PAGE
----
Saturday, March 16, 2013

Roman Meal

So much of our knowledge about the ancient world comes from the elites. That's finally changing due to archaeology and forensic analysis:
Ancient Romans are known for eating well, with mosaics from the empire portraying sumptuous displays of fruits, vegetables, cakes — and, of course, wine. But the 98 percent of Romans who were non-elite and whose feasts weren't preserved in art may have been stuck eating birdseed.

Common people in ancient Rome ate millet, a grain looked down upon by the wealthy as fit only for livestock, according to a new study published in the March issue of the Journal of Anthropological Archaeology. And consumption of millet may have been linked to overall social status, with relatively poorer suburbanites eating more of the grain than did wealthier city dwellers.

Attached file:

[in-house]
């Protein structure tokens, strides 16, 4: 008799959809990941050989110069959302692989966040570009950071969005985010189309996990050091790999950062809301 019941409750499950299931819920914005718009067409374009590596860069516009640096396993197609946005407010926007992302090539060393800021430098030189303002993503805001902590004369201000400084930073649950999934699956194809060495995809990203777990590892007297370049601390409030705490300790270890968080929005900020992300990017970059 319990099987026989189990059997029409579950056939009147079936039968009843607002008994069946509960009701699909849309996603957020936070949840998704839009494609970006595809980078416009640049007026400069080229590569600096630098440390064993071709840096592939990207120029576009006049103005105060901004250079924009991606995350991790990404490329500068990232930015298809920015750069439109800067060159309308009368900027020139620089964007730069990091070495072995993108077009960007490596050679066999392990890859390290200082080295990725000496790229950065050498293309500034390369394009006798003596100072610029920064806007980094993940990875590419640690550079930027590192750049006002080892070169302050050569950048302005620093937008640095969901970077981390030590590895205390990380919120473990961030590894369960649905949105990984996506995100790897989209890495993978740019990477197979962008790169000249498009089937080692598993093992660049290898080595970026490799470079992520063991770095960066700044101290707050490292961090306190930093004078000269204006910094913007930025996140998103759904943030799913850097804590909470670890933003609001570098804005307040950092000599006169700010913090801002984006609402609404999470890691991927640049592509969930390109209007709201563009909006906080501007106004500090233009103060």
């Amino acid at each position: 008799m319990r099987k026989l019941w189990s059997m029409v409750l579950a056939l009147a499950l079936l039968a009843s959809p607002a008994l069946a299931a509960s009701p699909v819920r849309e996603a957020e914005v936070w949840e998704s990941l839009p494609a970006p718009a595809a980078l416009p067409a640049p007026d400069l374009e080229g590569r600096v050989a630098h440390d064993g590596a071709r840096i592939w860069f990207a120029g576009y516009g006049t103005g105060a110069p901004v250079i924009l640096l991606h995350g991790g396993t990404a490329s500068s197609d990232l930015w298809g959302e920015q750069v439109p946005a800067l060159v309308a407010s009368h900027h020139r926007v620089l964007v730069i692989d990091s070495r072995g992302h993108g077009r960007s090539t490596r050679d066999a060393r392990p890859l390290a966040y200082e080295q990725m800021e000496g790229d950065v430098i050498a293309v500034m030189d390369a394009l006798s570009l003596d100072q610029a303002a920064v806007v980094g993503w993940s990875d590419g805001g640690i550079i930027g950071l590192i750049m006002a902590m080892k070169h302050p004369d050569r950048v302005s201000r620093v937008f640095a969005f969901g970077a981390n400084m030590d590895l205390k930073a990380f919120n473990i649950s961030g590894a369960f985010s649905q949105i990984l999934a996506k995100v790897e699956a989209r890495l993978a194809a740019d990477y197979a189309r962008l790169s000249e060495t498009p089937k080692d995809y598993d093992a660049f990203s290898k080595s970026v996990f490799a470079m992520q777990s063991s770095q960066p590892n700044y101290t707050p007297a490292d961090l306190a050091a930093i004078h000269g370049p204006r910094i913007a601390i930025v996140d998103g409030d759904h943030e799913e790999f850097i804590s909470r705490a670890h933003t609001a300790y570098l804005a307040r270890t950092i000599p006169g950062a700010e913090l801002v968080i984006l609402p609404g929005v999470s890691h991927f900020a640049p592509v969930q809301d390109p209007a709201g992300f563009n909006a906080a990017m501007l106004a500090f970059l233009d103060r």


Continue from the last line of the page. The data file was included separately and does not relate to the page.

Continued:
The results come from an analysis of anonymous skeletons in the ancient city's cemeteries.
Most Ancient Romans Ate Like Animals (Live Science). Once again, the benefits of empire and expansion go to those at the top, with the majority worse off. Maybe this version of history will finally begin to sink in.

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